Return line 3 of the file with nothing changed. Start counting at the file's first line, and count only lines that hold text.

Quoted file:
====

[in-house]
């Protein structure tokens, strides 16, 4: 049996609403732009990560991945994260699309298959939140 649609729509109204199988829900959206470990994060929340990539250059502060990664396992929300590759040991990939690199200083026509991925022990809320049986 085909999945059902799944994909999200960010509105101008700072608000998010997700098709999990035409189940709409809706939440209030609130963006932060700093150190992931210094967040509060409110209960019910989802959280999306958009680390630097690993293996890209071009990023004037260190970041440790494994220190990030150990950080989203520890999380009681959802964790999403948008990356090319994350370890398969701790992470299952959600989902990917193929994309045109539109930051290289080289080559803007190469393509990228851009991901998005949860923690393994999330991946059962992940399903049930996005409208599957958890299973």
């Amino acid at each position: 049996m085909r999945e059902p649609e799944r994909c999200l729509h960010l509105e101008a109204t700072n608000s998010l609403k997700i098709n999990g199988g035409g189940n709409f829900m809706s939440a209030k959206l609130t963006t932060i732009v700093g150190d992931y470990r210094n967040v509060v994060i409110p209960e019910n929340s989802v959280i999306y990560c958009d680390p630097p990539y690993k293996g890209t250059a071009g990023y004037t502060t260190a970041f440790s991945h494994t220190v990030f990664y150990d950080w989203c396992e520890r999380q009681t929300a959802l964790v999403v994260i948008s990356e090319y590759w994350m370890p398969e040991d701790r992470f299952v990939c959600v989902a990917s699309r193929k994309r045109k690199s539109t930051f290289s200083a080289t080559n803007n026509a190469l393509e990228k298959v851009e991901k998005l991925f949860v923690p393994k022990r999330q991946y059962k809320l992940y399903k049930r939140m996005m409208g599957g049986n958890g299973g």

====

């Amino acid at each position: 049996m085909r999945e059902p649609e799944r994909c999200l729509h960010l509105e101008a109204t700072n608000s998010l609403k997700i098709n999990g199988g035409g189940n709409f829900m809706s939440a209030k959206l609130t963006t932060i732009v700093g150190d992931y470990r210094n967040v509060v994060i409110p209960e019910n929340s989802v959280i999306y990560c958009d680390p630097p990539y690993k293996g890209t250059a071009g990023y004037t502060t260190a970041f440790s991945h494994t220190v990030f990664y150990d950080w989203c396992e520890r999380q009681t929300a959802l964790v999403v994260i948008s990356e090319y590759w994350m370890p398969e040991d701790r992470f299952v990939c959600v989902a990917s699309r193929k994309r045109k690199s539109t930051f290289s200083a080289t080559n803007n026509a190469l393509e990228k298959v851009e991901k998005l991925f949860v923690p393994k022990r999330q991946y059962k809320l992940y399903k049930r939140m996005m409208g599957g049986n958890g299973g």